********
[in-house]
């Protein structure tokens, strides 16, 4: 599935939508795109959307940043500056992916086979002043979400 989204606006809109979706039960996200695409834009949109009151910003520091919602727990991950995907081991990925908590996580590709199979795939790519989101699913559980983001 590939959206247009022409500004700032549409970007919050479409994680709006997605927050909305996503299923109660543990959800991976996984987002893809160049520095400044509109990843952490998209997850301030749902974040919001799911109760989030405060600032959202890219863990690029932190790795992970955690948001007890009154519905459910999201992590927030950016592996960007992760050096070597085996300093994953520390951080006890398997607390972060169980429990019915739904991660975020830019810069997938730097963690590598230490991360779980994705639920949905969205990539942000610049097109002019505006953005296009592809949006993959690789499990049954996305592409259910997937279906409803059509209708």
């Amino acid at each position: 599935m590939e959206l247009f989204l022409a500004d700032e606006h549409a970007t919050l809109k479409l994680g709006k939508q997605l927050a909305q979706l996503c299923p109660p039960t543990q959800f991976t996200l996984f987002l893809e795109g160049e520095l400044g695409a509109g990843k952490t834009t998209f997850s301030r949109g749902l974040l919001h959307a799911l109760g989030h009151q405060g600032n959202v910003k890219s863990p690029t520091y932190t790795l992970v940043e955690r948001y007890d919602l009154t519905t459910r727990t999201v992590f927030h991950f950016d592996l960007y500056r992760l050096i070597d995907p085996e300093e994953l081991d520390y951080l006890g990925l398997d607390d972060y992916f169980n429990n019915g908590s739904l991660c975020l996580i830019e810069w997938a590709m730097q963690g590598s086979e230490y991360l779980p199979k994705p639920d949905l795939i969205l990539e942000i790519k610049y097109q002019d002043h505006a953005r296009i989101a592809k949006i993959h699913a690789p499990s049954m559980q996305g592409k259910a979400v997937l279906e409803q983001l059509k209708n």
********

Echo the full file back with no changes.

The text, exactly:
[in-house]
């Protein structure tokens, strides 16, 4: 599935939508795109959307940043500056992916086979002043979400 989204606006809109979706039960996200695409834009949109009151910003520091919602727990991950995907081991990925908590996580590709199979795939790519989101699913559980983001 590939959206247009022409500004700032549409970007919050479409994680709006997605927050909305996503299923109660543990959800991976996984987002893809160049520095400044509109990843952490998209997850301030749902974040919001799911109760989030405060600032959202890219863990690029932190790795992970955690948001007890009154519905459910999201992590927030950016592996960007992760050096070597085996300093994953520390951080006890398997607390972060169980429990019915739904991660975020830019810069997938730097963690590598230490991360779980994705639920949905969205990539942000610049097109002019505006953005296009592809949006993959690789499990049954996305592409259910997937279906409803059509209708």
């Amino acid at each position: 599935m590939e959206l247009f989204l022409a500004d700032e606006h549409a970007t919050l809109k479409l994680g709006k939508q997605l927050a909305q979706l996503c299923p109660p039960t543990q959800f991976t996200l996984f987002l893809e795109g160049e520095l400044g695409a509109g990843k952490t834009t998209f997850s301030r949109g749902l974040l919001h959307a799911l109760g989030h009151q405060g600032n959202v910003k890219s863990p690029t520091y932190t790795l992970v940043e955690r948001y007890d919602l009154t519905t459910r727990t999201v992590f927030h991950f950016d592996l960007y500056r992760l050096i070597d995907p085996e300093e994953l081991d520390y951080l006890g990925l398997d607390d972060y992916f169980n429990n019915g908590s739904l991660c975020l996580i830019e810069w997938a590709m730097q963690g590598s086979e230490y991360l779980p199979k994705p639920d949905l795939i969205l990539e942000i790519k610049y097109q002019d002043h505006a953005r296009i989101a592809k949006i993959h699913a690789p499990s049954m559980q996305g592409k259910a979400v997937l279906e409803q983001l059509k209708n």